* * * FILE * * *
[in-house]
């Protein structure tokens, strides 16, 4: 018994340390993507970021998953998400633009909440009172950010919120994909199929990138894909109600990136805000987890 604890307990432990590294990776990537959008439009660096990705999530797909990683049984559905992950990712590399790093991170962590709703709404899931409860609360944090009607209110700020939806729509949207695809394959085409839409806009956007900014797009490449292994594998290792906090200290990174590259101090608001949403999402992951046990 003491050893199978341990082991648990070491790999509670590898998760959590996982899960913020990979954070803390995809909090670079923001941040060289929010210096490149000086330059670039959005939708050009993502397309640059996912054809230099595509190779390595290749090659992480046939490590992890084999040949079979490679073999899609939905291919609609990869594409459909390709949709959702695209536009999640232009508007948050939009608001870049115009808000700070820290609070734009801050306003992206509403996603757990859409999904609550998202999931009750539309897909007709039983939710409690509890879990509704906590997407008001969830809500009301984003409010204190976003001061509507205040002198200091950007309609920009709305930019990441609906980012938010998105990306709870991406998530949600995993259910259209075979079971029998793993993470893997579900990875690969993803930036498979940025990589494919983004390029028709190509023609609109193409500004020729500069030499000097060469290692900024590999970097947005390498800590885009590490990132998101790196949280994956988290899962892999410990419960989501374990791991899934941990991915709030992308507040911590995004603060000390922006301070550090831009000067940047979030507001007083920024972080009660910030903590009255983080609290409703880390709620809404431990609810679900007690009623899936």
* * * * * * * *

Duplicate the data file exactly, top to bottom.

[in-house]
């Protein structure tokens, strides 16, 4: 018994340390993507970021998953998400633009909440009172950010919120994909199929990138894909109600990136805000987890 604890307990432990590294990776990537959008439009660096990705999530797909990683049984559905992950990712590399790093991170962590709703709404899931409860609360944090009607209110700020939806729509949207695809394959085409839409806009956007900014797009490449292994594998290792906090200290990174590259101090608001949403999402992951046990 003491050893199978341990082991648990070491790999509670590898998760959590996982899960913020990979954070803390995809909090670079923001941040060289929010210096490149000086330059670039959005939708050009993502397309640059996912054809230099595509190779390595290749090659992480046939490590992890084999040949079979490679073999899609939905291919609609990869594409459909390709949709959702695209536009999640232009508007948050939009608001870049115009808000700070820290609070734009801050306003992206509403996603757990859409999904609550998202999931009750539309897909007709039983939710409690509890879990509704906590997407008001969830809500009301984003409010204190976003001061509507205040002198200091950007309609920009709305930019990441609906980012938010998105990306709870991406998530949600995993259910259209075979079971029998793993993470893997579900990875690969993803930036498979940025990589494919983004390029028709190509023609609109193409500004020729500069030499000097060469290692900024590999970097947005390498800590885009590490990132998101790196949280994956988290899962892999410990419960989501374990791991899934941990991915709030992308507040911590995004603060000390922006301070550090831009000067940047979030507001007083920024972080009660910030903590009255983080609290409703880390709620809404431990609810679900007690009623899936």